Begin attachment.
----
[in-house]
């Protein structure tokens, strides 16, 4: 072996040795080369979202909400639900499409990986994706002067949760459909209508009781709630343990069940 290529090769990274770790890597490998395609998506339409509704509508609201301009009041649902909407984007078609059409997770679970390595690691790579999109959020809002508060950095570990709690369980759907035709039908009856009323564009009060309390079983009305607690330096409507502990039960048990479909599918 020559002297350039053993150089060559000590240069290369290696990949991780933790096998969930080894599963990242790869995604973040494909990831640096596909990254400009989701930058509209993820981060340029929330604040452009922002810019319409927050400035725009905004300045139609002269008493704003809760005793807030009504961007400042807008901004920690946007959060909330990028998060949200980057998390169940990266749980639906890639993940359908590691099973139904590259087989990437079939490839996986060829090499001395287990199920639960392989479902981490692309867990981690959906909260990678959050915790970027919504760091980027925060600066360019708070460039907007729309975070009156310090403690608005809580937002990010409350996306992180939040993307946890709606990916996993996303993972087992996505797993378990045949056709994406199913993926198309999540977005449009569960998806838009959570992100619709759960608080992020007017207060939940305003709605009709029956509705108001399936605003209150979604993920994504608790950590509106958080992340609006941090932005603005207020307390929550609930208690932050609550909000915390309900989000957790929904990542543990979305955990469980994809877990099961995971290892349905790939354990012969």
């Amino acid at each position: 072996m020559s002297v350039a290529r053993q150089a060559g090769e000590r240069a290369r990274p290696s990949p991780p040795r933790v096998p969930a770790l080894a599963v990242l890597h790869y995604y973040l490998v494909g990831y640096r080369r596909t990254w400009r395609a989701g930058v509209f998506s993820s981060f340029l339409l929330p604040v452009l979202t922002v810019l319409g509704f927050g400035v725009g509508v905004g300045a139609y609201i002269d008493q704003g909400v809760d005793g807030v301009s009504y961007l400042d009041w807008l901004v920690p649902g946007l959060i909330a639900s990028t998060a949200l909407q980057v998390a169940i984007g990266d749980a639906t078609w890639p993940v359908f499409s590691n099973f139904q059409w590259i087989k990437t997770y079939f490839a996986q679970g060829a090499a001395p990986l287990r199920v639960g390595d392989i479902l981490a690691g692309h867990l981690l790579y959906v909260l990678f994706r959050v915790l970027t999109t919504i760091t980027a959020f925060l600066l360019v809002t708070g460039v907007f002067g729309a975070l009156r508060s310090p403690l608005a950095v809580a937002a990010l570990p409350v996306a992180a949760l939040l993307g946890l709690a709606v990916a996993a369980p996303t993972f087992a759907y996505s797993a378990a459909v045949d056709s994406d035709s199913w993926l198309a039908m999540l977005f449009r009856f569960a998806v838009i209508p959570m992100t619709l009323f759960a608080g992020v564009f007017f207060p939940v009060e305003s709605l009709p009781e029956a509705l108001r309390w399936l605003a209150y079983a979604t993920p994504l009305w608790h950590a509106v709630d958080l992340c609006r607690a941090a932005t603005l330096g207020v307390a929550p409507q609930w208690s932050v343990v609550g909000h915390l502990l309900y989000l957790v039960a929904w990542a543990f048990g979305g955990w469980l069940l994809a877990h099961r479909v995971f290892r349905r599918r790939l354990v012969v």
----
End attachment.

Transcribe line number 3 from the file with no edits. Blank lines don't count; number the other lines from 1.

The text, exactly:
């Amino acid at each position: 072996m020559s002297v350039a290529r053993q150089a060559g090769e000590r240069a290369r990274p290696s990949p991780p040795r933790v096998p969930a770790l080894a599963v990242l890597h790869y995604y973040l490998v494909g990831y640096r080369r596909t990254w400009r395609a989701g930058v509209f998506s993820s981060f340029l339409l929330p604040v452009l979202t922002v810019l319409g509704f927050g400035v725009g509508v905004g300045a139609y609201i002269d008493q704003g909400v809760d005793g807030v301009s009504y961007l400042d009041w807008l901004v920690p649902g946007l959060i909330a639900s990028t998060a949200l909407q980057v998390a169940i984007g990266d749980a639906t078609w890639p993940v359908f499409s590691n099973f139904q059409w590259i087989k990437t997770y079939f490839a996986q679970g060829a090499a001395p990986l287990r199920v639960g390595d392989i479902l981490a690691g692309h867990l981690l790579y959906v909260l990678f994706r959050v915790l970027t999109t919504i760091t980027a959020f925060l600066l360019v809002t708070g460039v907007f002067g729309a975070l009156r508060s310090p403690l608005a950095v809580a937002a990010l570990p409350v996306a992180a949760l939040l993307g946890l709690a709606v990916a996993a369980p996303t993972f087992a759907y996505s797993a378990a459909v045949d056709s994406d035709s199913w993926l198309a039908m999540l977005f449009r009856f569960a998806v838009i209508p959570m992100t619709l009323f759960a608080g992020v564009f007017f207060p939940v009060e305003s709605l009709p009781e029956a509705l108001r309390w399936l605003a209150y079983a979604t993920p994504l009305w608790h950590a509106v709630d958080l992340c609006r607690a941090a932005t603005l330096g207020v307390a929550p409507q609930w208690s932050v343990v609550g909000h915390l502990l309900y989000l957790v039960a929904w990542a543990f048990g979305g955990w469980l069940l994809a877990h099961r479909v995971f290892r349905r599918r790939l354990v012969v």